Leaving the ghetto

Short of money and short of food, V S Naipaul found his early life as a writer in Fifties London har

When V S Naipaul published his slim, grumpy memoir A Writer's People late last year, assorted reviewers took the chance to denounce him. It was a familiar spectacle, the lion in winter having chunks torn from him by writers who would not have attacked him in his prime. In Naipaul's case, his determined self-construction during five decades in print was a provocation in itself: who was this Trinidadian man who lived as a knight of the shires and denounced multiculturalism as "multi-culti"? He said, or was said to have said, that Africa had no future, Islam was a calamity, France was fraudulent and interviewers were monkeys. How dare he support Hindu nationalism? If Zadie Smith - optimistic and presentable - was a white liberal's dream, Naipaul was the nightmare. For a successful immigrant writer to take the positions he did was seen as a special kind of treason, a betrayal of what should be a purely literary genius. "Great art, dreadful politics," complained Terry Eagleton.

Naipaul's public persona is so well formed that it is all too easy not to look behind it, and to imagine he had an easy start, being taken up quickly by a London publisher and bypassing the racial prejudices of 1950s England. But post-colonial writing had not yet been invented, and he lived in something close to penury until the 1970s. He made a career as a writer in Britain only through uncompromising ambition.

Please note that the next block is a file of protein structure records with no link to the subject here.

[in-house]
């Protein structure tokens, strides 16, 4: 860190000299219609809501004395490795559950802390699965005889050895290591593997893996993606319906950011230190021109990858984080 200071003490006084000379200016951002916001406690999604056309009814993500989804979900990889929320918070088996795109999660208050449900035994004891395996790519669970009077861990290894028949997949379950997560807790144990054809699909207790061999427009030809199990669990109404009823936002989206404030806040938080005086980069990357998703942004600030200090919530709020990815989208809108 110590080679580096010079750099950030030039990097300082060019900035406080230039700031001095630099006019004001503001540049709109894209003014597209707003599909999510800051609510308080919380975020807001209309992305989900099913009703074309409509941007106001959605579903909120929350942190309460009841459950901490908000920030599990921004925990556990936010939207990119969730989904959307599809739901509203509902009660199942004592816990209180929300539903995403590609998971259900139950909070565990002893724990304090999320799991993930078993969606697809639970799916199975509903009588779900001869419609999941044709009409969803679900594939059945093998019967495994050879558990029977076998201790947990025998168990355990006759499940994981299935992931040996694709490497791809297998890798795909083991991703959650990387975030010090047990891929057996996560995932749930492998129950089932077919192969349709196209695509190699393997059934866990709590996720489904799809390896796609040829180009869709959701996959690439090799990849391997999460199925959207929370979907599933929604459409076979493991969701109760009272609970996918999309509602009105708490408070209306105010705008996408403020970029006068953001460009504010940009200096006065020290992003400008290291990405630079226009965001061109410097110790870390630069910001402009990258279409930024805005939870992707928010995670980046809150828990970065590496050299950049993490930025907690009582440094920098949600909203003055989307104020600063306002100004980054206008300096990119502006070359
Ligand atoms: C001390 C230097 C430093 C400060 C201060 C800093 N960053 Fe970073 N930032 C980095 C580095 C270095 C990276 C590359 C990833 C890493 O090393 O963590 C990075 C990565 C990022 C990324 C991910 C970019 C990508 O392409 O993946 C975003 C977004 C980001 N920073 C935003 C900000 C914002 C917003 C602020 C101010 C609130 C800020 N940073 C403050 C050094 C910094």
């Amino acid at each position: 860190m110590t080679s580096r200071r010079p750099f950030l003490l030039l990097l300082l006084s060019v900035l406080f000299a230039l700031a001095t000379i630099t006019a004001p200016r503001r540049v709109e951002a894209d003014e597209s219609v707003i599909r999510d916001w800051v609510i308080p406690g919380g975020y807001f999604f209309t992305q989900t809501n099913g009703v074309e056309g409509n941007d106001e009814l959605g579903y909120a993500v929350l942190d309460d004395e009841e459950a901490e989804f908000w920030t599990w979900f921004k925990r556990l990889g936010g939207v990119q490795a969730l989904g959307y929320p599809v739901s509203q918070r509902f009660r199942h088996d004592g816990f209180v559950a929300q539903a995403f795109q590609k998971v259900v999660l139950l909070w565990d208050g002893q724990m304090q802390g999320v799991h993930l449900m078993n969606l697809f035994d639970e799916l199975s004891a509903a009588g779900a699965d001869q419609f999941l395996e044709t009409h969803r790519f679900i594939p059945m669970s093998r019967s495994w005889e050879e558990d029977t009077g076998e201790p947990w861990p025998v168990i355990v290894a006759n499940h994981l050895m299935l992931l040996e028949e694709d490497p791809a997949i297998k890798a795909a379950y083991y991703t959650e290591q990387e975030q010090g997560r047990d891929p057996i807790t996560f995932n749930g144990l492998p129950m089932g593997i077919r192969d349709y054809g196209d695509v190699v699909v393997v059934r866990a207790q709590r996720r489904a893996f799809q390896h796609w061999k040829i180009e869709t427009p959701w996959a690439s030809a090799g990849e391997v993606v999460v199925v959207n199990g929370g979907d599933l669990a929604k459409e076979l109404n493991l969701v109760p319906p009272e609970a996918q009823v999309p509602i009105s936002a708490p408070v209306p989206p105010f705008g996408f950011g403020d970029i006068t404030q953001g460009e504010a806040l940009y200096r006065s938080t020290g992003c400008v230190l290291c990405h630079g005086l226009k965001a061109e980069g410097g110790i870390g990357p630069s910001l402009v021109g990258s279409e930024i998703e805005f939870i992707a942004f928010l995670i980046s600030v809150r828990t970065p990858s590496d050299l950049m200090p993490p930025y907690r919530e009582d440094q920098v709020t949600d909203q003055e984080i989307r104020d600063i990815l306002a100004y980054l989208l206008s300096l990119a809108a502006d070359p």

During Naipaul's schooldays in Port of Spain, his friends were all, in the language of the time, negroes or mulattos. When he left Oxford he struggled to find a bedsit or a job. At an interview with the Advertising Appointments Bureau, he was informed that he had the wrong sort of face. Once, when he visited the Colonial Office, an official told him to stop feeling sorry for himself and go back home. As he wrote bitterly to his future wife, Pat Hale: "It is my own fault. Why don't I go back where I came from, and not be a nuisance to anyone? Niggers ought to know their place." At times, he did not have enough money for food. "I do not wish to alarm you," he wrote to Pat, "but it will be an act of great charity if you can send me a small amount of money: this will enable me to eat a bit for two or three days . . . I am literally starving these days, and have lost nearly 12 pounds." His breakthrough came when he was made a presenter on the BBC radio show Caribbean Voices in 1954, working with other aspiring West Indian writers, some of whom had fought in the army or the RAF during the war.